Levy made as good arguments in good faith as a person could on the prevailing topic at that time and in the end just seemed frustrated by the acrimony, I know I’m pretty sick of it still and I for one wouldn’t mind if he came back now that the wheel has turned. It’s best for all concerned to accept that it’s a new chapter…imo

        1. ambrit

          Yes, the good doctor should resolutely shoulder the burden of “opposition party spokesman” and return to the fray. If we all took every slight and injury offered online to heart, there would be nary a rational word communicated, and, we would have much recourse to the suppressed Rogers Profanisaurus.
          Besides, Upstate New York must be cold now, and the Professor spending a lot of time being housebound.

        2. integer

          I stood in James’ corner once or twice as he started lashing out, as I thought he was just having a few bad days. It went on and I simply ran out of patience with him when he wrote his farewell screed and signed off with:

          James P. Levy, Ph.D. FRHistS, a man who never hid behind a goddamned nom de plume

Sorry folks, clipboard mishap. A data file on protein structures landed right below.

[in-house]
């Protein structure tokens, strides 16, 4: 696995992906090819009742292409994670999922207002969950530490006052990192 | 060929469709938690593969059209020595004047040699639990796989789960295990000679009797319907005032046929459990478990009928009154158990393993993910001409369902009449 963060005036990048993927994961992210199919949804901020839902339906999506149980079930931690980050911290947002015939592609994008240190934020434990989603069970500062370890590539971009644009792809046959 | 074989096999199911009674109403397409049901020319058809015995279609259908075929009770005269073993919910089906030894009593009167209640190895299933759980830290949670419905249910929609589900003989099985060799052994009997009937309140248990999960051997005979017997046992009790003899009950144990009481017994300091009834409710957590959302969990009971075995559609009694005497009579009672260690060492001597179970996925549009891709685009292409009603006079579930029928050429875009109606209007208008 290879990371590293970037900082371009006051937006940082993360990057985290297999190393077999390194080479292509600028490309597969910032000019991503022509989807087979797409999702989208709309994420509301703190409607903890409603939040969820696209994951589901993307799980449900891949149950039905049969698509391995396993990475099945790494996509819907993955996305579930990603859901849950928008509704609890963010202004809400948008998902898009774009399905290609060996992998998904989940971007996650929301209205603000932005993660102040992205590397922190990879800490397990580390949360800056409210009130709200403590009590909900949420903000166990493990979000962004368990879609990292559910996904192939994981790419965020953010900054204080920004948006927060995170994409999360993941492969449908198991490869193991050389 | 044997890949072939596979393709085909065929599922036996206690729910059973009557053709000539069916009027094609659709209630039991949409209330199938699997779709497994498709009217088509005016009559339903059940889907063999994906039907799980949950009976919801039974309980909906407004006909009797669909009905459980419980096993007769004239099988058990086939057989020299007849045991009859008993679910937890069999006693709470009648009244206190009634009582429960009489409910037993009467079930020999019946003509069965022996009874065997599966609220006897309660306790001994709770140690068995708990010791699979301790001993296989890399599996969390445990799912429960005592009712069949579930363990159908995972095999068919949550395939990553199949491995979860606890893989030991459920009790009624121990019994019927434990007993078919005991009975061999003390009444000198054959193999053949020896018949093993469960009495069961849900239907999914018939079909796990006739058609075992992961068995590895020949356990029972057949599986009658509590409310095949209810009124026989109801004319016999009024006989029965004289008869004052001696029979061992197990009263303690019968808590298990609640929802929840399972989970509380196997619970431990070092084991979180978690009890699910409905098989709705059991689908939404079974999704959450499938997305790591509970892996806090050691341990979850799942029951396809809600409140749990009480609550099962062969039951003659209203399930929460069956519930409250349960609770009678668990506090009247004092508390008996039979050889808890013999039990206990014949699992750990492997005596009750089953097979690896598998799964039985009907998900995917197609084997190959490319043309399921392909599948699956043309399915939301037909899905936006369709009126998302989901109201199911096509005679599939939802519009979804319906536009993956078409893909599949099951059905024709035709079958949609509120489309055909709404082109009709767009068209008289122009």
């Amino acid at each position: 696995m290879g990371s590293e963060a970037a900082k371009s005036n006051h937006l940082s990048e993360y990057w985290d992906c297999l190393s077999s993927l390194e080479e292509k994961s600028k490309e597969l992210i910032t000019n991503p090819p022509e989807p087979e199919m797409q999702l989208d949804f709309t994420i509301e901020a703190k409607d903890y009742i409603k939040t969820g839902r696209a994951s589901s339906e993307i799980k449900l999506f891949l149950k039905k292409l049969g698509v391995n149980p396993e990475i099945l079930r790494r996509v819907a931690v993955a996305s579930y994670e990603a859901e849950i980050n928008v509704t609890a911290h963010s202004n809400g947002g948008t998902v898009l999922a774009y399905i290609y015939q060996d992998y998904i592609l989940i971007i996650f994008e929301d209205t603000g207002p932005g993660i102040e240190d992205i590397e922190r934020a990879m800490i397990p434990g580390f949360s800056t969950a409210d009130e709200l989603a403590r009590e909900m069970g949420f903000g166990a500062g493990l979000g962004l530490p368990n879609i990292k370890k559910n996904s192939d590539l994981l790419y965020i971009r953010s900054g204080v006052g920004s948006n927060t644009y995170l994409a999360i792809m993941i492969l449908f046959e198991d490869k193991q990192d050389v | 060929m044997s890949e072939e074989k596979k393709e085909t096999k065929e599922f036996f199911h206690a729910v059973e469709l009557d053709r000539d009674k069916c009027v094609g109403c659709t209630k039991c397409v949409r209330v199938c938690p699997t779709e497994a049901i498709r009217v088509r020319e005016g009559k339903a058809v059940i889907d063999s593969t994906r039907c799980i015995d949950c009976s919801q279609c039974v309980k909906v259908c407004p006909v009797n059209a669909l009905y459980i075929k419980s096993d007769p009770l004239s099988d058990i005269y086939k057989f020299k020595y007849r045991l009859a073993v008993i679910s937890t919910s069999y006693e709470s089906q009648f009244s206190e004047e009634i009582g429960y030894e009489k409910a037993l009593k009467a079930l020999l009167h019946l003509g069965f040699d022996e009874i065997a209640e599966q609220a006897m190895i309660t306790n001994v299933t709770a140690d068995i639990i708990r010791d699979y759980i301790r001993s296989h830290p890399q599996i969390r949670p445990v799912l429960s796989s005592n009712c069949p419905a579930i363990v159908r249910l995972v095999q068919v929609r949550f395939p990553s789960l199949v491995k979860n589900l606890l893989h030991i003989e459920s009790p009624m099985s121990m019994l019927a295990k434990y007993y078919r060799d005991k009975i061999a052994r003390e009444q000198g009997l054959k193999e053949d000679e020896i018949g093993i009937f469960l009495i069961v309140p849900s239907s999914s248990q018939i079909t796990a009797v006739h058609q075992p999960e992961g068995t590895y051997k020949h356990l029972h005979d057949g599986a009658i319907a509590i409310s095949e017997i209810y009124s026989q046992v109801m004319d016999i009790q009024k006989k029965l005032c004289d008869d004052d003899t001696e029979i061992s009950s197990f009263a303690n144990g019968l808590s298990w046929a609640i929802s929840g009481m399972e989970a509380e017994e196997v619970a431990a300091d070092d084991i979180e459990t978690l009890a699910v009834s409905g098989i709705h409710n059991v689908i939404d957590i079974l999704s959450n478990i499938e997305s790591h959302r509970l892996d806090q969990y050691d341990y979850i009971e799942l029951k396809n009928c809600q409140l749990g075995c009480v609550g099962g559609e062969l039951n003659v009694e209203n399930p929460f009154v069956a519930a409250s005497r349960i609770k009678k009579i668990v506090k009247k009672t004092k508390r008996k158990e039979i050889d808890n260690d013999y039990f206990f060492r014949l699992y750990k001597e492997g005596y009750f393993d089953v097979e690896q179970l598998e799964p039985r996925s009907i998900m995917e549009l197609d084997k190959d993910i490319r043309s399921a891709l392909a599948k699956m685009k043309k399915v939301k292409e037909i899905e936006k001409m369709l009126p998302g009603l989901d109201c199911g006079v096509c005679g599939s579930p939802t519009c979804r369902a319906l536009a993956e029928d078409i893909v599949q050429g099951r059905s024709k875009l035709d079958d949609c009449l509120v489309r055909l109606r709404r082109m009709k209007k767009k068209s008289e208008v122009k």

3. Fiver

          Didn’t know he ‘left’ but agree. I enjoyed his comments over the years and would certainly hope he returns.

  4. Colonel Smithers

    It will be interesting to hear from readers if they have colleagues who are former service men and women. There has been an influx in the City since the crisis, but they were always there in fewer numbers. Some thrive in admin / COO roles, but many are frustrated and last no more than a couple of years. Dad retired from the Royal Air Force in March 1991 after 25 years. He found it difficult to settle in civilian life (employed as a doctor at St Mary’s hospital in west London) and left at the end of 1991 for a development project in southern Africa (a year or so of being a middle class welfare junkie masquerading as a Foreign Office adviser) and twenty years working for Persian Gulf despots around MENA.